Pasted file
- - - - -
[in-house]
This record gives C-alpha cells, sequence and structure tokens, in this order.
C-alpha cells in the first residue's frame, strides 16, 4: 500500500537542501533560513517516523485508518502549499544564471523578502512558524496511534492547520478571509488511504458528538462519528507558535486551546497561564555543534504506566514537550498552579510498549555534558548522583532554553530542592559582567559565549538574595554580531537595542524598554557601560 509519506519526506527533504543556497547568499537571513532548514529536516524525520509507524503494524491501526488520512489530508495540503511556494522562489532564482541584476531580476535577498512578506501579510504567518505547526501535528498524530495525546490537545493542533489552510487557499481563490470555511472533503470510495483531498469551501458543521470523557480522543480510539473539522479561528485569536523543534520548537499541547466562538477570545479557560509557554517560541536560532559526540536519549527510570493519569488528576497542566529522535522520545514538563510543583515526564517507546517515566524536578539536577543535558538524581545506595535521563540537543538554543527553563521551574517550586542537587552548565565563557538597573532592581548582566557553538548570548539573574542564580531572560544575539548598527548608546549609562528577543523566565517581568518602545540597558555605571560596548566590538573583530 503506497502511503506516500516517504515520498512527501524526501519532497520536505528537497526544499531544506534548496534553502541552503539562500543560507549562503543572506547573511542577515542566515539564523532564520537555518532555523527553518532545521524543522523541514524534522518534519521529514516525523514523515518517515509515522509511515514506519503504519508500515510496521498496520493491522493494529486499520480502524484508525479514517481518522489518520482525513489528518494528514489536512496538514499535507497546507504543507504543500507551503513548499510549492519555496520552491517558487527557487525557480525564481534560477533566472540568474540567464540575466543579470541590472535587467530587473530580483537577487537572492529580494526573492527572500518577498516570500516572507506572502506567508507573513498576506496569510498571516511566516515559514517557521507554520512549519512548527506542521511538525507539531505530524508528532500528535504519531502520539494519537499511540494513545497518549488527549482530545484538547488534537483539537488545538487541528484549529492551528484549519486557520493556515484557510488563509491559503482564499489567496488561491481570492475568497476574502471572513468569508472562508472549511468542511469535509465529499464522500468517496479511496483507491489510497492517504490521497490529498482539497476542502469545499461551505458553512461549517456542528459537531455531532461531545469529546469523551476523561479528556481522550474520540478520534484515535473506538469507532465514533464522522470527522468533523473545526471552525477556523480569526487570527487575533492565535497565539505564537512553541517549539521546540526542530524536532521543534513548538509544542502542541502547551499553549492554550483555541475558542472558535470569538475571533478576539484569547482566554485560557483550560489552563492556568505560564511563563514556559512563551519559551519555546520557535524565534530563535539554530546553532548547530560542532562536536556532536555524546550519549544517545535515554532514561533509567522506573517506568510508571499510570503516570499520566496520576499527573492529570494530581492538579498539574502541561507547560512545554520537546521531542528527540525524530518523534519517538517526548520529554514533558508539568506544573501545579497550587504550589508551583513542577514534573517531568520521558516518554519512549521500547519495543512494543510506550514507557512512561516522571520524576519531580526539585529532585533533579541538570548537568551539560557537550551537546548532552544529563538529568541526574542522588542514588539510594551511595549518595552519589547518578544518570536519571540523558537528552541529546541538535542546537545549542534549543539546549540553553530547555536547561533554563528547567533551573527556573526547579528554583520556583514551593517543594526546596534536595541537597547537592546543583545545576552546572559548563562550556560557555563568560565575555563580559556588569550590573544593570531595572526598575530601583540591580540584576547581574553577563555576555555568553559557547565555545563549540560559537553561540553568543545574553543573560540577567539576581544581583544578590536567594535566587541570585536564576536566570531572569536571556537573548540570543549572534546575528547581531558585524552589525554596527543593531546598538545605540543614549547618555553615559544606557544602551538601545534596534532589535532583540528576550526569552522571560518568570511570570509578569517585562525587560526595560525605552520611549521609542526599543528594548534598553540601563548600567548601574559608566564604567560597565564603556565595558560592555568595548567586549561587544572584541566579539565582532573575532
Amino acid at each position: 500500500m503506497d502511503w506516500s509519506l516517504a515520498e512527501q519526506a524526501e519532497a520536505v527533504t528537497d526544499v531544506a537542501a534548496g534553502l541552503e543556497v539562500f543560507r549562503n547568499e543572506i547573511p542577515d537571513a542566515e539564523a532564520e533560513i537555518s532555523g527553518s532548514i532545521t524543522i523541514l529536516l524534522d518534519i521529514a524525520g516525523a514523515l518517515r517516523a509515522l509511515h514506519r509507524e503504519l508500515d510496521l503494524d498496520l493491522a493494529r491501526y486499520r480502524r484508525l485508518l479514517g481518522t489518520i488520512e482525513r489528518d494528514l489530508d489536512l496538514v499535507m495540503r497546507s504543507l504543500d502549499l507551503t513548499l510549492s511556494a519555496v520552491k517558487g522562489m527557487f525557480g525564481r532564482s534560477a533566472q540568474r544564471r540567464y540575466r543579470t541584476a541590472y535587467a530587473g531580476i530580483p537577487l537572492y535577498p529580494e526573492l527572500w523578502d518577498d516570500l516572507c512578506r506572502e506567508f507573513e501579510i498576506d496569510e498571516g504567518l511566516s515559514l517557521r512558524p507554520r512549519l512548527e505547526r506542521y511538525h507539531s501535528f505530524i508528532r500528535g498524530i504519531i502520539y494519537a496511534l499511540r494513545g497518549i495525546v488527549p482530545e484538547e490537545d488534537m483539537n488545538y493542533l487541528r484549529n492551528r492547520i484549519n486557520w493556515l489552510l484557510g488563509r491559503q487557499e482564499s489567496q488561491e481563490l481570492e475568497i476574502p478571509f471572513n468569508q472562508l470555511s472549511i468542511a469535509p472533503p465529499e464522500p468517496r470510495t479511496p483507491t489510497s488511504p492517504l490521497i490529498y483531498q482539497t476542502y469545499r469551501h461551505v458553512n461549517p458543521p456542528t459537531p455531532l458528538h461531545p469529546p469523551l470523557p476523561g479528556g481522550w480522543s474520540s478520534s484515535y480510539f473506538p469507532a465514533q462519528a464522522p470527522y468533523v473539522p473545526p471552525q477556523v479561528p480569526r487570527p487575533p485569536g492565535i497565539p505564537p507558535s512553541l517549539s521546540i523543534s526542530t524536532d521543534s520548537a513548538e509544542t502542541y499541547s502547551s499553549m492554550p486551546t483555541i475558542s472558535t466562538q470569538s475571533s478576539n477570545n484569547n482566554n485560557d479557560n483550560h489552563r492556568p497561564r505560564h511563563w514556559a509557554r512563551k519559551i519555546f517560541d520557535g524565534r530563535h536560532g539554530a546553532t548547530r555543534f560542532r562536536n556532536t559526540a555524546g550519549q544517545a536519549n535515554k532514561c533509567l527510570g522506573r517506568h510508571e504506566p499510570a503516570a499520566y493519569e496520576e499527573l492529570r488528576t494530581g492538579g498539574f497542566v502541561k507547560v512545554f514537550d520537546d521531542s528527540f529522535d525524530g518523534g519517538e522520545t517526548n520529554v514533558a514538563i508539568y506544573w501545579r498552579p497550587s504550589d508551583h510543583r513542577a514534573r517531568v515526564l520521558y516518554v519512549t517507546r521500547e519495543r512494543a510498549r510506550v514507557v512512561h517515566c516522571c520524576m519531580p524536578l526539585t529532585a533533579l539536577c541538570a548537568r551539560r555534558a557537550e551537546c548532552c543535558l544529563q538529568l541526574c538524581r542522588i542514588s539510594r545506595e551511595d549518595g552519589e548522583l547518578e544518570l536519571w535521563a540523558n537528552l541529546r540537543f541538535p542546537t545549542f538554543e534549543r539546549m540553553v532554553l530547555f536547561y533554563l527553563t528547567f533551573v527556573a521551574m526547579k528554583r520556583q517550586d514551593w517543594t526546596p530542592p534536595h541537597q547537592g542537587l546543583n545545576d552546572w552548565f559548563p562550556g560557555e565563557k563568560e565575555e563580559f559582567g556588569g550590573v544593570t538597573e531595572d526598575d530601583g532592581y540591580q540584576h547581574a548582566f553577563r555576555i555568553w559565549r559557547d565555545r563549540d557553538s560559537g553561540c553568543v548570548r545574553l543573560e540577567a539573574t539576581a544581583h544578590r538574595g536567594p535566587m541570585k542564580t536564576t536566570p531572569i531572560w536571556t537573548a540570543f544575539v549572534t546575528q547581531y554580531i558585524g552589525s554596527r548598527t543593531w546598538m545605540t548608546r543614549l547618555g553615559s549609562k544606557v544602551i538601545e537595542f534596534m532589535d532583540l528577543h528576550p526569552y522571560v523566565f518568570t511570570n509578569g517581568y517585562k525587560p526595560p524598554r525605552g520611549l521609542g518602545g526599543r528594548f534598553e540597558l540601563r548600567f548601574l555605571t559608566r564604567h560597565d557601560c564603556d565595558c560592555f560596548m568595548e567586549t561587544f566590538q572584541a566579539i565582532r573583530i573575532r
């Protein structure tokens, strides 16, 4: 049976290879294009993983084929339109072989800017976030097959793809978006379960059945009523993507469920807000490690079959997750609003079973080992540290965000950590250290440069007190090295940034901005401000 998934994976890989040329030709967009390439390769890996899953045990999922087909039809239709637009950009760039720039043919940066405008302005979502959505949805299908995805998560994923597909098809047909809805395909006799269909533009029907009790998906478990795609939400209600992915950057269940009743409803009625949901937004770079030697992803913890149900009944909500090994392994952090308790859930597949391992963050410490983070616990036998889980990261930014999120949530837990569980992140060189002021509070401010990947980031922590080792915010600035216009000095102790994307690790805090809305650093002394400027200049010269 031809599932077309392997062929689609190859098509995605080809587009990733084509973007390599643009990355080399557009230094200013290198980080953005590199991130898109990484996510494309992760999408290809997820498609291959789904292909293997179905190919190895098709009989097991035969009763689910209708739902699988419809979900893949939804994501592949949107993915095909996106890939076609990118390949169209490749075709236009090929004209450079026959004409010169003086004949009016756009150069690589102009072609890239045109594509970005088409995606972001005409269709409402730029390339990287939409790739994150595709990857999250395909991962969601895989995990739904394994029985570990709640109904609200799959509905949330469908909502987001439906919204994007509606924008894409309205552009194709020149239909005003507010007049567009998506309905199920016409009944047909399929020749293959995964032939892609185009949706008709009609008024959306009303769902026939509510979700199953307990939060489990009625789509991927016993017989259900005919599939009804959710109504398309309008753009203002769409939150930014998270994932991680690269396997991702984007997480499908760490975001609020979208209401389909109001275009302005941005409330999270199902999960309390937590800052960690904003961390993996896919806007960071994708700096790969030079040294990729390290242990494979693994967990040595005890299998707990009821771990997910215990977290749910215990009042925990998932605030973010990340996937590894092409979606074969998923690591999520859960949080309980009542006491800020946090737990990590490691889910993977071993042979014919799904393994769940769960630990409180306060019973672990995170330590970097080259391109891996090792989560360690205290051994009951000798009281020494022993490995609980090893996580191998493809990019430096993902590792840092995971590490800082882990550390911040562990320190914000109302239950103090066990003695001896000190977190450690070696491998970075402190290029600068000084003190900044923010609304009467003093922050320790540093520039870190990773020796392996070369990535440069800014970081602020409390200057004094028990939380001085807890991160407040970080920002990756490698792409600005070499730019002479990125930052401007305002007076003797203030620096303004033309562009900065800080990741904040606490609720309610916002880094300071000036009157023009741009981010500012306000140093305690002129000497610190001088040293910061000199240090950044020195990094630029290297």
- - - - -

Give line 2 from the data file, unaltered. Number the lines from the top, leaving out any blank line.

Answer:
This record gives C-alpha cells, sequence and structure tokens, in this order.